“There is certainly plenty of willingness to adopt digital solutions to various aspects of their operations. BIFA members... are gaining greater awareness of the importance of and rewards to be gained from paying enough attention to digitalisation of the front and back end systems they employ to run their businesses.”

Are lack of digital skills a barrier to logistics sector growth?

Employee talent with digital skills are crucial in adopting and operating digital processes. Does the industry believe it has the required skills to develop into digital-first ways of working?

  • The majority of the logistics sector is in need of digital skills to facilitate growth — 62.9% of companies in the sector state their employee digital skills are ‘next to none’, ‘insufficient’, or ‘sufficient for current operations’.
  • However, a little under two in five companies say they are well placed for digital growth and have either sufficient digital skills to adopt new and future technology, or good or excellent digital skills in the company.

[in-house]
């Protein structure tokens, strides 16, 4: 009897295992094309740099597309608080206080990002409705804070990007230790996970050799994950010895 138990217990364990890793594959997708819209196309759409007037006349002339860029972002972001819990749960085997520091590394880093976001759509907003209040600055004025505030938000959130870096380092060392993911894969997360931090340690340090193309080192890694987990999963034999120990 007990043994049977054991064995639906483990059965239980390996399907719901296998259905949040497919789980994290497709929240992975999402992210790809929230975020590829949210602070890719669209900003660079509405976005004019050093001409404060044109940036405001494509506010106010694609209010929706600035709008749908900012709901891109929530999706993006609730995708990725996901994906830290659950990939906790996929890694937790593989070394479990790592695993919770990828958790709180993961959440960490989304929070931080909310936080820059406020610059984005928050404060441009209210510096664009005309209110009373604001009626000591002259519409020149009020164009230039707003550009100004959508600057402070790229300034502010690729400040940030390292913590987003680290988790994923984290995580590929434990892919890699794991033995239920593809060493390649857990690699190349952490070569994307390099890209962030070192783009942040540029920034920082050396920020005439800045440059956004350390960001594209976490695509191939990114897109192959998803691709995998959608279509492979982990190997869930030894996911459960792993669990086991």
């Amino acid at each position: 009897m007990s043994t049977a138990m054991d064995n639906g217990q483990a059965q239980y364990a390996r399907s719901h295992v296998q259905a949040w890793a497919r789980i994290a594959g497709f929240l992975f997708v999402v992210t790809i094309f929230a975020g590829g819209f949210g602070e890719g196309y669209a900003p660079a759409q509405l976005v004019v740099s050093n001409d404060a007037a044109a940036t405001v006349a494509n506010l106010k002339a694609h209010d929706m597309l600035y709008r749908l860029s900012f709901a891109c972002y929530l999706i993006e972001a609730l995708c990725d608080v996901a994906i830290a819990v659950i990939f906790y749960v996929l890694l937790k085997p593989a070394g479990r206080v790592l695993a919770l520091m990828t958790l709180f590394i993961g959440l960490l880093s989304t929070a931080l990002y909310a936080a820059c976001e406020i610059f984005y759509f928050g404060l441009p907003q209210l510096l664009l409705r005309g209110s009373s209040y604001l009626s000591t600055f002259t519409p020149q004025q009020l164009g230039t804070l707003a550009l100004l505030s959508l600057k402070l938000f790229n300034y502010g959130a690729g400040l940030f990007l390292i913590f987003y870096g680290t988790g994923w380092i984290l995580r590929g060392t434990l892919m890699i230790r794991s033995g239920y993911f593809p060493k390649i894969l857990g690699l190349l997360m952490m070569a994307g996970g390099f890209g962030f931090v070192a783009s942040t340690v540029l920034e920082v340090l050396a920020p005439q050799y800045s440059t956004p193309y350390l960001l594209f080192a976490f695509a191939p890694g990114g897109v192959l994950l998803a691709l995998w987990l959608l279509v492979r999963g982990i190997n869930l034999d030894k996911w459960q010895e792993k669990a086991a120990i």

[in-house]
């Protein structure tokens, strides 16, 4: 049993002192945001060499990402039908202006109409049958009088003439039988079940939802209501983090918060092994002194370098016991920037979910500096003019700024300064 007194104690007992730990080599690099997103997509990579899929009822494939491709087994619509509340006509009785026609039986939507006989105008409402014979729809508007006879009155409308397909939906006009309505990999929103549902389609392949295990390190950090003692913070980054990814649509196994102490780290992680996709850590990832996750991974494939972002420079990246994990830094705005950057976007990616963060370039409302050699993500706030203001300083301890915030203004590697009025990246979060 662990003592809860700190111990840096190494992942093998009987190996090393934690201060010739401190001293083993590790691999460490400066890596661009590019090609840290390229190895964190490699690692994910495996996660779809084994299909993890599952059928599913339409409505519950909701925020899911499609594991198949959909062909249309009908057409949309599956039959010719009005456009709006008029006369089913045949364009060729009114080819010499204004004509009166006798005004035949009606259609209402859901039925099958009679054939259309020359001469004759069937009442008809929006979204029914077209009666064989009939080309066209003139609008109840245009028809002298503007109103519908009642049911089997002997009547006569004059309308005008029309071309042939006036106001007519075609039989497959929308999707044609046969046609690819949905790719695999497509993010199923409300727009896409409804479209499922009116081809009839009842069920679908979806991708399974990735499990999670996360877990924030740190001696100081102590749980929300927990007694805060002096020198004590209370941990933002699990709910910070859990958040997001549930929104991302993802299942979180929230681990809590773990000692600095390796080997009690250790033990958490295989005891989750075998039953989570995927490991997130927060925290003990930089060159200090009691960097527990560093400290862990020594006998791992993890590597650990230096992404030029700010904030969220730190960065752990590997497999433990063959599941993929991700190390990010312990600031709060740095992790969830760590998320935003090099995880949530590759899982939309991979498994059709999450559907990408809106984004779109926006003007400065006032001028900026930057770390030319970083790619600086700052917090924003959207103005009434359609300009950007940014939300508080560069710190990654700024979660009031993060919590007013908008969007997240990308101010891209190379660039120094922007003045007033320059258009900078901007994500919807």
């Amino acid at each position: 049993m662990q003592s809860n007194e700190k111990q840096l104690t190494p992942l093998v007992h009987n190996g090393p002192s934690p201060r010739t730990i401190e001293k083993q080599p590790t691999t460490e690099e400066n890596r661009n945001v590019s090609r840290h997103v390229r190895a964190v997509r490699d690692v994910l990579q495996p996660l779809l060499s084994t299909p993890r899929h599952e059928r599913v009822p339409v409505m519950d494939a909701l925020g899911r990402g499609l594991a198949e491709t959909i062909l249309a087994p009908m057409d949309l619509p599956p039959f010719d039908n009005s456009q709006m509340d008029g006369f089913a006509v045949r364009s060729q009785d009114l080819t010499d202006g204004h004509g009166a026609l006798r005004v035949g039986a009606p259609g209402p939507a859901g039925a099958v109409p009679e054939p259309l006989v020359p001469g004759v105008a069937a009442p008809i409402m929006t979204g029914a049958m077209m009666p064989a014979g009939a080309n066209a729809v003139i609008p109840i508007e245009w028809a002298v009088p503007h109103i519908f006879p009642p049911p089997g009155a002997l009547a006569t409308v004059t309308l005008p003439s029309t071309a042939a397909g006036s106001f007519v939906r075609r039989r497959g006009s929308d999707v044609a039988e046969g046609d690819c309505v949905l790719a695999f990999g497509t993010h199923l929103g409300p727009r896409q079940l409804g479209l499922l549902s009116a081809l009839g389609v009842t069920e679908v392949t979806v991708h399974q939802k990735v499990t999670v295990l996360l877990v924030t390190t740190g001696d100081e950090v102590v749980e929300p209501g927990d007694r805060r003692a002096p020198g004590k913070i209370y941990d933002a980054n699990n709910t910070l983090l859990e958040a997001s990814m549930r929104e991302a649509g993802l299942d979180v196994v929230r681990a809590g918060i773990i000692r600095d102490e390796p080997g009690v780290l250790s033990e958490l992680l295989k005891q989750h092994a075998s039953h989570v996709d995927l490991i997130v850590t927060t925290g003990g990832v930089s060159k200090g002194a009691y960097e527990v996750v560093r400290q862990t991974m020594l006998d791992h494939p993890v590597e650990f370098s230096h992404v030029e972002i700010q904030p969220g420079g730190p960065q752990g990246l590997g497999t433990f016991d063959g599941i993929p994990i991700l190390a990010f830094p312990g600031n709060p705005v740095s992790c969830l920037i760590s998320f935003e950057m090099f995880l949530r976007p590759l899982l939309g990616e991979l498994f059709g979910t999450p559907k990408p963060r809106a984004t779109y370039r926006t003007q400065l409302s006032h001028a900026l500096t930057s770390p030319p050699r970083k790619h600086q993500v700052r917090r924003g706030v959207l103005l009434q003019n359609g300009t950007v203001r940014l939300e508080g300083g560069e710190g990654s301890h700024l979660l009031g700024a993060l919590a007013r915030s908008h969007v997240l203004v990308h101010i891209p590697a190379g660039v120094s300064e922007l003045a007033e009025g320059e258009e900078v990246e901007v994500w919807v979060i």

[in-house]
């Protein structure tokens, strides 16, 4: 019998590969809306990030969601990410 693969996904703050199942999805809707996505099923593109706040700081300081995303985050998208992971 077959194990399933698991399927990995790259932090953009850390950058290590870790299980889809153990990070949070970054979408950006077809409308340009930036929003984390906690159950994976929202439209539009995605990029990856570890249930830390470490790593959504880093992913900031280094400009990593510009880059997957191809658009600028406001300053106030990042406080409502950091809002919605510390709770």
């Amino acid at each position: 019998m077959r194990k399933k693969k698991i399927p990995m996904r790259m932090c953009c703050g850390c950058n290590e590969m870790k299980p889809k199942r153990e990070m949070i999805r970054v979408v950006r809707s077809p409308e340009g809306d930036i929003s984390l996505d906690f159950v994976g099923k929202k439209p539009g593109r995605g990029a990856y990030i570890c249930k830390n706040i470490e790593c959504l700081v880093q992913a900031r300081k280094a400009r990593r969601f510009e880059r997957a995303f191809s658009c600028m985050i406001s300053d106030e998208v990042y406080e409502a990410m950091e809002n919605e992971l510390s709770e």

Bar chart: digital skillsets currently in logistics companies

“There is a need for well-qualified staff with in-depth technical knowledge” according to Steve Parker, “and that can be lacking as a career in logistics may not be as appealing to the experts as some other sectors. BIFA is working on addressing that.”

“It is of critical importance if the companies in the sector are to capitalise on some of the key benefits of digitalization in logistics, which include improved efficiency and productivity, reduced costs, faster decision making, enhanced communication and collaboration, and more effective customer service.”

UK logistics operators call for government action to incentivise digital transformation

The government is crucial in creating an environment that supports and promotes digital initiatives, encouraging investments from stakeholders. By doing so, it facilitates the digital transformation of logistics companies.

To ensure the logistics industry keeps up with digital adoption, it’s essential that the government champions investment in critical connectivity infrastructure, like full fibre connectivity networks through Project Gigabit.


  • The government should go further to support investment in digital technology, according to the majority of UK logistics operators (65.2%) — two in three logistics companies call for more support.
Pie chart: Is the government doing enough to incentivise digital technology investment from logistics operators

Conclusion: three focus areas to unlock a world-leading digital-first logistics industry in the UK


1. Logistics industry set to invest in connectivity to facilitate digital adoption

  • Many in the industry are already aware of the need to adopt digital processes across their operations to remain competitive. The majority of operators plan to onboard technological solutions over the next two years.